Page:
A structural explanation for the antithrombotic activity of ARC1172, a DNA aptamer that binds von Willebrand factor domain A1.Huang, R.H., Fremont, D.H., Diener, J.L., Schaub, R.G., Sadler, J.E.
(2009) Structure 17: 1476-1484
- PubMed: 19913482
- DOI: 10.1016/j.str.2009.09.011
- Primary Citation of Related Structures:
- PubMed Abstract:
- First-in-human evaluation of anti von Willebrand factor therapeutic aptamer ARC1779 in healthy volunteers.
Gilbert, J.C., DeFeo-Fraulini, T., Hutabarat, R.M., Horvath, C.J., Merlino, P.G., Marsh, H.N., Healy, J.M., Boufakhreddine, S., Holohan, T.V., Schaub, R.G.
(2007) Circulation 116: 2678
- Inhibition of von Willebrand factor-mediated platelet activation and thrombosis by the anti-von Willebrand factor A1-domain aptamer ARC1779.
Diener, J.L., Daniel Lagasse, H.A., Duerschmied, D., Merhi, Y., Tanguay, J.F., Hutabarat, R., Gilbert, J., Wagner, D.D., Schaub, R.
(2009) J Thromb Haemost 7: 1155
ARC1172 is a 41-mer DNA aptamer selected to bind the A1 domain of von Willebrand factor (VWF). A derivative of ARC1172 with modifications to increase intravascular survival inhibits carotid artery thrombosis in a Cynomolgus macaque model and inhibits ...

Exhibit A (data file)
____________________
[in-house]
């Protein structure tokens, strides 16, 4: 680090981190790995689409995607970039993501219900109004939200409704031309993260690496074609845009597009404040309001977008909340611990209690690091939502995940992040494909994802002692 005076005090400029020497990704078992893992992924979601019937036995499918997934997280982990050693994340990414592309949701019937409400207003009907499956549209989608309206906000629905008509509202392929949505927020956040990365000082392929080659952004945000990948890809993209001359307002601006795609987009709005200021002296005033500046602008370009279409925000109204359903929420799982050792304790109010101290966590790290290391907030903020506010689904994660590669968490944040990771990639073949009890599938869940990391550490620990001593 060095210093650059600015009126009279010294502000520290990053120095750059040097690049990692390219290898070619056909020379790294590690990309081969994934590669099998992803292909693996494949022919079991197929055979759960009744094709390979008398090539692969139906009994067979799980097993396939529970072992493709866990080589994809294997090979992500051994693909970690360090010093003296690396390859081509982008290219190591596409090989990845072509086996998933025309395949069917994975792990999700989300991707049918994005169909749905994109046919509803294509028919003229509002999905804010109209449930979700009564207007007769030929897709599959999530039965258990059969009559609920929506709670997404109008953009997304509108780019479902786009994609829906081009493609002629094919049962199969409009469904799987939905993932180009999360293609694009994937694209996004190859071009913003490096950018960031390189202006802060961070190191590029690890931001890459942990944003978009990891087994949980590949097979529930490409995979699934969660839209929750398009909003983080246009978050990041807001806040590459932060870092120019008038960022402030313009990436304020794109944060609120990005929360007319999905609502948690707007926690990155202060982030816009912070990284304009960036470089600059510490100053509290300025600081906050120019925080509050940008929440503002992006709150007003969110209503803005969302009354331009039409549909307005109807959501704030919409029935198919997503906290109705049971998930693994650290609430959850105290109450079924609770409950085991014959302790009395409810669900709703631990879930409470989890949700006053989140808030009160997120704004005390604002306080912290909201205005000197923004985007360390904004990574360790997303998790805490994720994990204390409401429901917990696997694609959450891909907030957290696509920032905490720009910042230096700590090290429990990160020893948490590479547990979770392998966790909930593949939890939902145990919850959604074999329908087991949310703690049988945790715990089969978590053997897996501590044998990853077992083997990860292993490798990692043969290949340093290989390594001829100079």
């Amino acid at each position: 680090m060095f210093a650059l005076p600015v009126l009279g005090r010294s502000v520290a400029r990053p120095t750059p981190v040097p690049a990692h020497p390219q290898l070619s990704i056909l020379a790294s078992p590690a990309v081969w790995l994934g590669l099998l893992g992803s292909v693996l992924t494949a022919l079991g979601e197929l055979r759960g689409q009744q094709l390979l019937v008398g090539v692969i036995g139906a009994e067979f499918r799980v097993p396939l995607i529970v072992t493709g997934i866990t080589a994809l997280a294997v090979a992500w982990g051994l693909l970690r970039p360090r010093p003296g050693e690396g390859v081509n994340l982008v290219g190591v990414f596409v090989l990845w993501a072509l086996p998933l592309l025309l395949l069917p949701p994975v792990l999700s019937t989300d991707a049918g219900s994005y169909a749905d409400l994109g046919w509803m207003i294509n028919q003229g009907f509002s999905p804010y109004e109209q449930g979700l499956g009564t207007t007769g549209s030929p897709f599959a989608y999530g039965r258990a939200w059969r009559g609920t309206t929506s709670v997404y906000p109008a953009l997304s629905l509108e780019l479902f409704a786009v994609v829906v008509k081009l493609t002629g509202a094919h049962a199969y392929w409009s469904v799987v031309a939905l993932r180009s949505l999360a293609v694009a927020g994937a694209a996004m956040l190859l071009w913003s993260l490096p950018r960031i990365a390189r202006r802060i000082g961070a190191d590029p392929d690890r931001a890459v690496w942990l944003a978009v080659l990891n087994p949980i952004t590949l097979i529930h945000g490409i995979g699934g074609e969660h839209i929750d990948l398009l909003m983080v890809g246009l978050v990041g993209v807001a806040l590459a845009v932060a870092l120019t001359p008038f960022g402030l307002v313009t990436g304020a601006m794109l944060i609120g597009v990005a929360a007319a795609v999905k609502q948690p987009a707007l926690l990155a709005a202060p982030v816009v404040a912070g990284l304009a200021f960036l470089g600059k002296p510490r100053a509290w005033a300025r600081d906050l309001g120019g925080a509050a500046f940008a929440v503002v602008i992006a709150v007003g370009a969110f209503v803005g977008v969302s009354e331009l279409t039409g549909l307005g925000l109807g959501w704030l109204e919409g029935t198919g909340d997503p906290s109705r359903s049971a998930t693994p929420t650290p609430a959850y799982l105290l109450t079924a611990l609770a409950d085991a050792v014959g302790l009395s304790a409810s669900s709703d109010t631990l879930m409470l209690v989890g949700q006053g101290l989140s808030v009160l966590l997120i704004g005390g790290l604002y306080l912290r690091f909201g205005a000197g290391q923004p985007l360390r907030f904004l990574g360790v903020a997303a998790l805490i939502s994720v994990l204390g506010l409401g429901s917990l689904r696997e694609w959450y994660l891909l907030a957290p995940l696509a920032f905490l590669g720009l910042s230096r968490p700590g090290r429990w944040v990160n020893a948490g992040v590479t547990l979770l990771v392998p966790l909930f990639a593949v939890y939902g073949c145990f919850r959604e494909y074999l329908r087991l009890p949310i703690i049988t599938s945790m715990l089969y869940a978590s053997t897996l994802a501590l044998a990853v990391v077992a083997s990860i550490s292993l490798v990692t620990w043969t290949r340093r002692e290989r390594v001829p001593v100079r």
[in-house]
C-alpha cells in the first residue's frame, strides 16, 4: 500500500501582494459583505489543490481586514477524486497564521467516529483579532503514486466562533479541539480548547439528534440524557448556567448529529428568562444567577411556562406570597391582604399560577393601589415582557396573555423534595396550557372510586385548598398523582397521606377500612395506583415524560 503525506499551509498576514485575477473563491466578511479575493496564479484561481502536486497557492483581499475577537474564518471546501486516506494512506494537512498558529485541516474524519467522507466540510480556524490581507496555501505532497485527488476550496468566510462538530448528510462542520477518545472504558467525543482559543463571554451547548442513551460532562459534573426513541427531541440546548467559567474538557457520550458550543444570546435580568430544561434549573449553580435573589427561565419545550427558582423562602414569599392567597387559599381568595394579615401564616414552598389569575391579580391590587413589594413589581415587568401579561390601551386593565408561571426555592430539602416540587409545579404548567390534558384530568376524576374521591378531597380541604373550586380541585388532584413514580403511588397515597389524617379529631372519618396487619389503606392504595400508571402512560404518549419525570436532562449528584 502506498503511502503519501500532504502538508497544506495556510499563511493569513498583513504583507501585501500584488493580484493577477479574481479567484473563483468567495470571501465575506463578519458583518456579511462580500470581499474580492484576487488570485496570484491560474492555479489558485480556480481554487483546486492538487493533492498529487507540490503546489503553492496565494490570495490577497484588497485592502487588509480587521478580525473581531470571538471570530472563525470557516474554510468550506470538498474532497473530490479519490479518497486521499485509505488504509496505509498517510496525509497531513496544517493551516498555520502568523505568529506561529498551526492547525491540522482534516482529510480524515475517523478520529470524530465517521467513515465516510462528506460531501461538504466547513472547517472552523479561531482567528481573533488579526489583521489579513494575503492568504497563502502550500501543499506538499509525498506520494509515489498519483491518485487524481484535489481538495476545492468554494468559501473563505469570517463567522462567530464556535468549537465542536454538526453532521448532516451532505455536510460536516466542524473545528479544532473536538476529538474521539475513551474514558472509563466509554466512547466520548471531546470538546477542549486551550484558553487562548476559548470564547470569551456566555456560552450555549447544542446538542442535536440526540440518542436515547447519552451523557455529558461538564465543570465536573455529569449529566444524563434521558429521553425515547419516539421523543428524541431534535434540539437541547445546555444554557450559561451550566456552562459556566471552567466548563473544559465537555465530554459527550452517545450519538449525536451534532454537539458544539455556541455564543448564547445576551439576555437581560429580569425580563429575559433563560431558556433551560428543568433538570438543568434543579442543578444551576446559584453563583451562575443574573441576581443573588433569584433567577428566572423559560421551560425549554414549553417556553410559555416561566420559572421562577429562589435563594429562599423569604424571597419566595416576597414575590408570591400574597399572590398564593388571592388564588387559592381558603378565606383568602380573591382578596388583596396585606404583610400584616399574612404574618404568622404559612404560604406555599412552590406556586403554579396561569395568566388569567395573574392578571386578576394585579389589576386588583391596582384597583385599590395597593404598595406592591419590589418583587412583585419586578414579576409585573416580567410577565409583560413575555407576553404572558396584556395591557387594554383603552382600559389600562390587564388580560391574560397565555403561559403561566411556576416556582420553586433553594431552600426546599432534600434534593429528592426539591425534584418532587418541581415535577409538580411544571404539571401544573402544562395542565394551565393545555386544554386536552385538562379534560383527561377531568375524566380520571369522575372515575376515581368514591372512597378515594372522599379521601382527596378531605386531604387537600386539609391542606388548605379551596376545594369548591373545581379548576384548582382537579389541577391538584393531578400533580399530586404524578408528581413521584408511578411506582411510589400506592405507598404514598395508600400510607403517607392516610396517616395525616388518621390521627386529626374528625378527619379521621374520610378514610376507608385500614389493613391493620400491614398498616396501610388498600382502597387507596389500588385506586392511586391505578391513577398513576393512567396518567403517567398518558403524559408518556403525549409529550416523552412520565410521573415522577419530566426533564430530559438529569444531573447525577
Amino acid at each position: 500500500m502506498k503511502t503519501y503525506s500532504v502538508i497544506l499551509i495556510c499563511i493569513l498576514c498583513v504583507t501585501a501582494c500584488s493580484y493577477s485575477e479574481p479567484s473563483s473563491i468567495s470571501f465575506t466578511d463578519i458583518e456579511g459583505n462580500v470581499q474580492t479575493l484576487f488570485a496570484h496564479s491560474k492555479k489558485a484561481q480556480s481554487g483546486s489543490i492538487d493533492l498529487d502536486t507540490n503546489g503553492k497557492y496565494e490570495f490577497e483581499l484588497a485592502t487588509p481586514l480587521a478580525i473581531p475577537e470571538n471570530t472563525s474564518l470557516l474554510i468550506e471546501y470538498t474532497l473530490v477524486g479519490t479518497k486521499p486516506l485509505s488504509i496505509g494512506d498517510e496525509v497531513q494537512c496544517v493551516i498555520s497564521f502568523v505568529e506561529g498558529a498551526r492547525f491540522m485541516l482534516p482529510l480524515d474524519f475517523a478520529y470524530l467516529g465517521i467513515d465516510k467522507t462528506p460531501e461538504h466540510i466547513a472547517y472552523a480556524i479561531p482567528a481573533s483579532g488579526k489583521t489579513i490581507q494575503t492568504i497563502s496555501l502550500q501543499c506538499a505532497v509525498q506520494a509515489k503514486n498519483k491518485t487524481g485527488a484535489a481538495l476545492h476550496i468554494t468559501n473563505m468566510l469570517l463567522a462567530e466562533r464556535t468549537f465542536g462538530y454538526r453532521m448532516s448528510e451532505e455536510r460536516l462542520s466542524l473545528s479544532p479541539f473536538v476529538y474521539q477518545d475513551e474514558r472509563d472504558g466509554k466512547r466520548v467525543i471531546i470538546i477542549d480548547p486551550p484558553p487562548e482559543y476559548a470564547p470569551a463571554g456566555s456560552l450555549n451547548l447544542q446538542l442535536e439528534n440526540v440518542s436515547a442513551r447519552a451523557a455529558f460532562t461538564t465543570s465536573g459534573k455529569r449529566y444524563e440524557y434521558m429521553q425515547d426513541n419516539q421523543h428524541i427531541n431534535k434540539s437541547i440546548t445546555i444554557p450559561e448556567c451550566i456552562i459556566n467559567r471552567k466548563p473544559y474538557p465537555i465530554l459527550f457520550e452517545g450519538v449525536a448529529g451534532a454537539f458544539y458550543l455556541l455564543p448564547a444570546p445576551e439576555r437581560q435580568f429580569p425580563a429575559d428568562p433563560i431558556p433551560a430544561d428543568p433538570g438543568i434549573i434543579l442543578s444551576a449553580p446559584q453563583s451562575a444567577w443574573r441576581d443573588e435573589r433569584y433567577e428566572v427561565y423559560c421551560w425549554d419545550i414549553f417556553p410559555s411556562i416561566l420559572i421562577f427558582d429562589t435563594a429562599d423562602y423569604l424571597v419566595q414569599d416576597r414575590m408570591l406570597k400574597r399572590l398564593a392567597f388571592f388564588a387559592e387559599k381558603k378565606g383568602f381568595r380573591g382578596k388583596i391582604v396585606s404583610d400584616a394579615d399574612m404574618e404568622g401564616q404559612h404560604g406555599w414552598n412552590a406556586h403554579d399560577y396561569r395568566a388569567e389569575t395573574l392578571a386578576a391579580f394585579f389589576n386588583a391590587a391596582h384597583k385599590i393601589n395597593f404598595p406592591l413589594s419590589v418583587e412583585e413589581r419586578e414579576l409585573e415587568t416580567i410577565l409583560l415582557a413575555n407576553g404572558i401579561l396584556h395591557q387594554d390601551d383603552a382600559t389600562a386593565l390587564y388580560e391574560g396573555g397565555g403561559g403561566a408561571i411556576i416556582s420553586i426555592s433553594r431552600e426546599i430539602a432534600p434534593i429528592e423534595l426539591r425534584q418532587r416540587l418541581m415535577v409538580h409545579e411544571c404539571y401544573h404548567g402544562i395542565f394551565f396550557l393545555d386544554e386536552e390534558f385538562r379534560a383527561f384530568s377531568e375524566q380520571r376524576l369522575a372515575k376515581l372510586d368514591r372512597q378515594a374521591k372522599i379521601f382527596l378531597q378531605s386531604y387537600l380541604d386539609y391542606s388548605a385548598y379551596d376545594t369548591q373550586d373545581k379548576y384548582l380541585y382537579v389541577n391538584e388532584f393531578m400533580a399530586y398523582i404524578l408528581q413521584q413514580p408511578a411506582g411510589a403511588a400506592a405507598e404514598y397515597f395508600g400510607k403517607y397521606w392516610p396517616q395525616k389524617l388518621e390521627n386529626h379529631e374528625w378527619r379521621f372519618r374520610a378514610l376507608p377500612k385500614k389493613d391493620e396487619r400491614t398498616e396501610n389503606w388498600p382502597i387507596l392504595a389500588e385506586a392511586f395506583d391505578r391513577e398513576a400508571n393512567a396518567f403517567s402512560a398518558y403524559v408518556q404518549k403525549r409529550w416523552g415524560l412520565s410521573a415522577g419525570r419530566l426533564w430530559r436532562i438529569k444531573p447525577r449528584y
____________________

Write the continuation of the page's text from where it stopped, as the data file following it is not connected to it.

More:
ARC1172 is a 41-mer DNA aptamer selected to bind the A1 domain of von Willebrand factor (VWF). A derivative of ARC1172 with modifications to increase intravascular survival inhibits carotid artery thrombosis in a Cynomolgus macaque model and inhibits VWF-dependent platelet aggregation in humans, suggesting that such aptamers may be useful to prevent or treat thrombosis. In the crystal structure of a VWF A1-ARC1172 complex, the aptamer adopts a three-stem structure of mainly B-form DNA with three noncanonical base pairs and 9 unpaired residues, 6 of which are stabilized by base-base or base-deoxyribose stacking interactions. The aptamer-protein interface is characterized by cation-pi interactions involving Arg, Lys, and Gln residues, often stabilized by H-bonds with adjacent bases. The ARC1172 binding site on the A1 domain overlaps with that of botrocetin and clashes with glycoprotein Ibalpha binding at an adjacent site, which accounts for the antithrombotic activity of ARC1172 and related aptamers.
Department of Medicine, Washington University School of Medicine, St. Louis, MO 63110, USA.